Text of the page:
To Catch a Cow Standing

For the previous three years we’ve kept our cows bred by “live cover” i.e. a bull. Artificial insemination (AI) is the method commonly used to ensure genetic diversity in a herd while not having to feed and handle a bull year round. In order for AI to be successful, the cow must be in heat (estrus), or more specifically “standing heat” which is when she would stand for a bull to mount her. To know when the cow is standing, you must observe them when among other cows. When cows are in heat, they attempt to mount one another. Not that these cows are trying to mate, it’s just that their hormones are raging and their biological instincts are causing them to behave as such. If she stands and doesn’t run out from underneath the cow climbing on her, then she’s in standing heat and ready to be inseminated. Thing is, a cow who is attempting to mount up on another cow is likely in heat too. It’s just trying to determine which one is going to stand and be the most receptive for insemination.

Last Saturday, Mary was trying to climb on Martha, but Martha kept running out from under her. Thing is, Mary stopped attempting to climb on Martha and Martha never displayed the same behavior by the end of the day. So who’s ready to be bred? I’m not sure, I’m still learning here and it is impossible for me to watch them persistently. If I could perform the procedure and had a cryo-tank of bull semen on hand I’d be tempted to inseminate both of them and then draw blood a couple of weeks later for a pregnancy test. But since I have to pay for the service, I only want to do so if the cow is standing for sure. So, we shall wait to see what happens 28 days from nowand maybe someone will stand while I’m looking and I can make the call.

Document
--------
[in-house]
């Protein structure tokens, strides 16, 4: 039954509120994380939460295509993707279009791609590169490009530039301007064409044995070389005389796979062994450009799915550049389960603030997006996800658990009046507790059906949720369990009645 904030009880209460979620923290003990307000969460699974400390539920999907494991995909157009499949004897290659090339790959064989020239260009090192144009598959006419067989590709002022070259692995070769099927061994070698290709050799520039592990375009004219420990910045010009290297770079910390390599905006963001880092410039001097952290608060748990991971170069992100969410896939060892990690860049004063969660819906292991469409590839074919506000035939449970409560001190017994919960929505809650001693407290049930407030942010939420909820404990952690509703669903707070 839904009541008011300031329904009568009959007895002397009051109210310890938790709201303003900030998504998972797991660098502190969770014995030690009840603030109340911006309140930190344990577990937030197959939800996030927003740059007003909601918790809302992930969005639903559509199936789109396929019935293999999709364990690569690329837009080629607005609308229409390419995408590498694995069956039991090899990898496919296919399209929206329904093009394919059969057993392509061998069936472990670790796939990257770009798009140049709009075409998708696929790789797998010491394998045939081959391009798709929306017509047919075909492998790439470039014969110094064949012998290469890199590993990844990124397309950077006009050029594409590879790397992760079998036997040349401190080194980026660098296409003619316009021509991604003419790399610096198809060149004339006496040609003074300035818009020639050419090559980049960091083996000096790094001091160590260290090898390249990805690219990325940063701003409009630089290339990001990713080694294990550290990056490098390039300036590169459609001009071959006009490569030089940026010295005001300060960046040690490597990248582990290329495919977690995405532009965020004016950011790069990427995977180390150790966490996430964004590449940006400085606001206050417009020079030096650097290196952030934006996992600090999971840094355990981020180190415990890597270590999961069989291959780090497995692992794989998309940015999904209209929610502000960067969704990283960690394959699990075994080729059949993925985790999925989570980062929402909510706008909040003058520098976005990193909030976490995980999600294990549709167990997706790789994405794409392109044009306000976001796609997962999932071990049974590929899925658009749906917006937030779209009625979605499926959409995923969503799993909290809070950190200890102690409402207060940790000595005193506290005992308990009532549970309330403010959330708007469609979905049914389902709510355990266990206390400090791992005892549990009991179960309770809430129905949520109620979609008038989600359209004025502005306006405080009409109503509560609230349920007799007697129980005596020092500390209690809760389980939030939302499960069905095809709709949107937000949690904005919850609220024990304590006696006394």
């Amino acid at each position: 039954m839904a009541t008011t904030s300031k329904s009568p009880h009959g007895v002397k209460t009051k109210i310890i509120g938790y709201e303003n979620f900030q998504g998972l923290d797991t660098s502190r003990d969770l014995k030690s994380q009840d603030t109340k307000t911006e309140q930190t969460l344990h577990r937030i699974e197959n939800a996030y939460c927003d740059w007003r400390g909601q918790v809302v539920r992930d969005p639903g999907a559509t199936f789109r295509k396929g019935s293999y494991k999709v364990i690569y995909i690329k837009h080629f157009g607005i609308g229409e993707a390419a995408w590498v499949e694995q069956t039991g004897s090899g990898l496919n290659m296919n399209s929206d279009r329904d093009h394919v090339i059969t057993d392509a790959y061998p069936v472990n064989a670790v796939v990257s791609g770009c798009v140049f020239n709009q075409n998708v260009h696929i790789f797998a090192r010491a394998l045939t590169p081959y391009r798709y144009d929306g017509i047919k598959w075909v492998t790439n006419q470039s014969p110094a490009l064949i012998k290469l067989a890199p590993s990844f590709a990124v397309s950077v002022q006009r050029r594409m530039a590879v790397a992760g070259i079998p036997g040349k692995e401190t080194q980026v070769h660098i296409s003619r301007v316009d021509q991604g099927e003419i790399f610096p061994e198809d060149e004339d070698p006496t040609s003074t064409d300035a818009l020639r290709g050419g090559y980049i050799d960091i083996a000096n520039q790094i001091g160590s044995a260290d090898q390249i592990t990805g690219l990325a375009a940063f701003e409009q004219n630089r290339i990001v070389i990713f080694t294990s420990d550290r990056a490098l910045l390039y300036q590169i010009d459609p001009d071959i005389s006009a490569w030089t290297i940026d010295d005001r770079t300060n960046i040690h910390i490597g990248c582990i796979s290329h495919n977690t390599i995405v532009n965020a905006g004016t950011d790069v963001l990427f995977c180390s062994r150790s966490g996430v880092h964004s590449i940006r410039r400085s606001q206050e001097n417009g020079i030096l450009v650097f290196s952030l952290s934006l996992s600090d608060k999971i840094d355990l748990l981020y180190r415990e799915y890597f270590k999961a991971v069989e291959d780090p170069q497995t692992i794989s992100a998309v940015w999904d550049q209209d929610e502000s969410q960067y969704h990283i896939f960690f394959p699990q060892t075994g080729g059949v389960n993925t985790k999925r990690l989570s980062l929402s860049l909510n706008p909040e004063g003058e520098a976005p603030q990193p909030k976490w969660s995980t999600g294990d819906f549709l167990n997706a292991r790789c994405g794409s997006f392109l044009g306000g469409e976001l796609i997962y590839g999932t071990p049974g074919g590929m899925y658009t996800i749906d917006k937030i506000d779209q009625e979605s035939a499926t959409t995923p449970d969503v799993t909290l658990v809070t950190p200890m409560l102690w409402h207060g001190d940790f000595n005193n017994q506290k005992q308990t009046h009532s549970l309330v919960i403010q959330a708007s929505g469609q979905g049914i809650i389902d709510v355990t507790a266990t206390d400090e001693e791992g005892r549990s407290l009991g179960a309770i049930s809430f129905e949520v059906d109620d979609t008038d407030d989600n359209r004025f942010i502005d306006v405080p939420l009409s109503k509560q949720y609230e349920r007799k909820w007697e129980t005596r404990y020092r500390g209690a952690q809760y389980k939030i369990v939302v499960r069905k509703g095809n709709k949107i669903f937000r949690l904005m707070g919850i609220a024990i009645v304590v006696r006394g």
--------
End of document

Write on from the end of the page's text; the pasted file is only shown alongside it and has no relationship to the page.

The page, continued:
One response to this post.

  1. Have you ever tried using Estrotect patches? Someone gave me a couple to get started with, and they are really worth it. We do have a bull, but since I have yet to see him in action (he’s shy!), the patches tell me when the cow has been standing so I have a pretty good idea when she was bred and when to send in milk for biotracking (or blood on a heifer). We had 2 for 2 attempts at AI when we took the cows to the local clinic, but 0 for 2 on the farm attempts. Back then I didn’t know about Estrotect, and I had the same problem you have–we couldn’t always see the cows to see when they were indicating standing heat. I sat on the bed of the truck for six solid hours one day after we’d done the CIDR procedure, waiting for something . . . in vain! It can be really frustrating, and I feel your pain!

    By the way, we have Keira’s daughter Ebony, and she’s expecting our bull’s first calf in April. I can’t wait!



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